The BLM movement was first organized "in 2013 in response to the acquittal of Trayvon Martin's murder." Since then, BLM has become an organization with many chapters worldwide. Boston also has a BLM Chapter. BLM continues to organize not only around the murders of other Black Americans that have been perpetrated by police violence and a policing system created as retaliation to the freedom of slaves after the Civil War, but also around issues of anti-Blackness in various communities, political and otherwise. The founders of BLM are Patrisse Khan-Cullors, Alicia Garza, and Opal Tometi, who have not only organized around injustices against Black people, but also fight for the rights of Black people in the LGBTQ & Trans-community.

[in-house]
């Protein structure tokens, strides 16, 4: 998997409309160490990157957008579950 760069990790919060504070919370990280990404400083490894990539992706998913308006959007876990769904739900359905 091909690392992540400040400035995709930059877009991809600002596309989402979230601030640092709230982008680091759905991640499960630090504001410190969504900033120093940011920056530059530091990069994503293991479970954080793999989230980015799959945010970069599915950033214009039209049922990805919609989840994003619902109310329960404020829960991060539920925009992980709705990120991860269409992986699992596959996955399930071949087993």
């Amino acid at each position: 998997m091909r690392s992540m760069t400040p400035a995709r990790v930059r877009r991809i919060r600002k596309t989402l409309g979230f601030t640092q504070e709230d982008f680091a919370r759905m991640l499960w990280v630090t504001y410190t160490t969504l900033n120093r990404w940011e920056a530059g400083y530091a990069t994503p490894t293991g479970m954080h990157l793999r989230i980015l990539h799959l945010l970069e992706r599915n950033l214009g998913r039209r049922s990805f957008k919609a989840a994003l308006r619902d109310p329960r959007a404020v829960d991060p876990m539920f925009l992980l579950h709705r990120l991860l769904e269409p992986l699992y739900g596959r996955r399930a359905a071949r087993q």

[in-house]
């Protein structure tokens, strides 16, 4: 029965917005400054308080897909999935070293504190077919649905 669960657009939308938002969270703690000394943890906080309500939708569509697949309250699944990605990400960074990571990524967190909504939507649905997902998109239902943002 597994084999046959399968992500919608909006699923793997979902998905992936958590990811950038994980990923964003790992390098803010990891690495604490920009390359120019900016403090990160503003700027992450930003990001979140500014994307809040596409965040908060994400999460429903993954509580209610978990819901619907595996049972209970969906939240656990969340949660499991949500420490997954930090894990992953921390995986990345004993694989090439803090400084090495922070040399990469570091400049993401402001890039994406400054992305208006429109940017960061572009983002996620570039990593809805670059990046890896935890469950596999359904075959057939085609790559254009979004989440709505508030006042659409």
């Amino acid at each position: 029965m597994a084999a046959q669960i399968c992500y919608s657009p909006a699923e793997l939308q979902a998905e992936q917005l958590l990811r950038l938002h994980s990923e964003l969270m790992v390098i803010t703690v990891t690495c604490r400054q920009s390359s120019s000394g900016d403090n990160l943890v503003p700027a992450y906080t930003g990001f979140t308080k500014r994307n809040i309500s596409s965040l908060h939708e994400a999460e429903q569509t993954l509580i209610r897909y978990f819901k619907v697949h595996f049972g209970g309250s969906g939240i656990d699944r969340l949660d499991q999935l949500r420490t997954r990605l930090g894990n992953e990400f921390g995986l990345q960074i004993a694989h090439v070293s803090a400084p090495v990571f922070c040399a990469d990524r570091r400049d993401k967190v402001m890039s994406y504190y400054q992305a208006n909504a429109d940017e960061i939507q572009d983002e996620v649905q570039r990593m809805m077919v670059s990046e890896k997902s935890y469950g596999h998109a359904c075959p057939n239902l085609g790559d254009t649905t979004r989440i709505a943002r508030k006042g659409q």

To learn more about why it is important to acknowledge that Black lives do matter and the systems in place that have consistently devalued Black lives, take a look at the resources below, which include how racism continues to exist in the medical/health sciences profession.
This note is to advise readers that the content throughout this research guide addresses race-based harm and/or violence towards Black, Indigenous, and People of Color (BIPOC) communities.
This guide is not exhaustive. We intentionally include only resources available for free or that are accessible online to the Tufts community.